Scheduled System Maintenance on May 29th, 2015:
IEEE Xplore will be upgraded between 11:00 AM and 10:00 PM EDT. During this time there may be intermittent impact on performance. We apologize for any inconvenience.
By Topic

Reactive balance control in walking based on a bipedal linear inverted pendulum model

Sign In

Cookies must be enabled to login.After enabling cookies , please use refresh or reload or ctrl+f5 on the browser for the login options.

Formats Non-Member Member
$31 $13
Learn how you can qualify for the best price for this item!
Become an IEEE Member or Subscribe to
IEEE Xplore for exclusive pricing!
close button

puzzle piece

IEEE membership options for an individual and IEEE Xplore subscriptions for an organization offer the most affordable access to essential journal articles, conference papers, standards, eBooks, and eLearning courses.

Learn more about:

IEEE membership

IEEE Xplore subscriptions

2 Author(s)
Parietti, F. ; Dept. of Mech. Eng., Politec. di Milano, Milan, Italy ; Geyer, H.

Dynamic balance depends on proper foot placement in legged locomotion and corresponding placement strategies have mainly been developed using the linear inverted pendulum model as theoretical framework. While this model can identify single leg strategies for balance control, it does not consider the double support that is common to bipedal locomotion, indicating that current strategies do not fully exploit the theoretical potential of balance control in bipedal systems. Here we extend the linear inverted pendulum model to a bipedal system which includes double support dynamics, and derive a reactive balance controller based on foot placement and double stance length. We show that this controller enables the model to stand and walk at user-defined target speeds, to transition between these behaviors by acceleration and deceleration, and to react to intermittent disturbances and compensate for permanent ones, as long as they are compatible with the swing leg dynamics placing the feet. Finally, we discuss how the versatility of this balance controller depends on including double support and suggest further steps to improve dynamic balance control in bipedal systems.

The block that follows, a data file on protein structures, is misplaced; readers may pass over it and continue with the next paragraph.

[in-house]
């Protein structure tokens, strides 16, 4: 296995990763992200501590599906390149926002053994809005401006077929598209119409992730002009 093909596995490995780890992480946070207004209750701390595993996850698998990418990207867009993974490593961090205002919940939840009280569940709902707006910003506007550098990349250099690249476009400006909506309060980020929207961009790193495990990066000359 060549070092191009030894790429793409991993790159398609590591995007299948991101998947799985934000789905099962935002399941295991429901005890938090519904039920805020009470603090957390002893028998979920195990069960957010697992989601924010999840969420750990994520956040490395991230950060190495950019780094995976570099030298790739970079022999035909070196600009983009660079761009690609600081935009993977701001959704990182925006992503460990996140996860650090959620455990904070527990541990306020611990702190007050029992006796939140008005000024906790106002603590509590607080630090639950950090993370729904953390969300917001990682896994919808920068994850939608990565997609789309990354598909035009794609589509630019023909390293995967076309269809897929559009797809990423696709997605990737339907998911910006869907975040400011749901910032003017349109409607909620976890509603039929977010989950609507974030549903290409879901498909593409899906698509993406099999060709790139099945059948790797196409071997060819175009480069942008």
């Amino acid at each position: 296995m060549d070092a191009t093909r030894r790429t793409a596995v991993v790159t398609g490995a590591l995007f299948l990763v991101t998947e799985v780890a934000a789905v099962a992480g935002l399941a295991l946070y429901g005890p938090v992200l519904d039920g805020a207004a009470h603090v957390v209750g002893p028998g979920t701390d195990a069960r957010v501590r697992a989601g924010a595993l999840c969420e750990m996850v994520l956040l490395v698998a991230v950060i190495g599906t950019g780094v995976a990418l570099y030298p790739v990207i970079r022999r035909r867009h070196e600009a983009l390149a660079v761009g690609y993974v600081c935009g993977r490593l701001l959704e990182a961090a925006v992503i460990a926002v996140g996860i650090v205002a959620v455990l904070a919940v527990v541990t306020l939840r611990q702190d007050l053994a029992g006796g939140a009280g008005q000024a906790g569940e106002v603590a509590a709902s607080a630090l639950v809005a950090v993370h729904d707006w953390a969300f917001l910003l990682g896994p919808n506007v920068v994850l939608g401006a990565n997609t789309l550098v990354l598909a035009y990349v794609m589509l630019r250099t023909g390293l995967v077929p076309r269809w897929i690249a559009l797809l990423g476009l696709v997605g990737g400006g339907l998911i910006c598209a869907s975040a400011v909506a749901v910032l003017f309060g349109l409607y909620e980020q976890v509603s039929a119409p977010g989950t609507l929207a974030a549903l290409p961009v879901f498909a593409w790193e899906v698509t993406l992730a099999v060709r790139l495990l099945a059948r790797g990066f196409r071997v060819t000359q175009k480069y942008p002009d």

Published in:

Robotics and Automation (ICRA), 2011 IEEE International Conference on

Date of Conference:

9-13 May 2011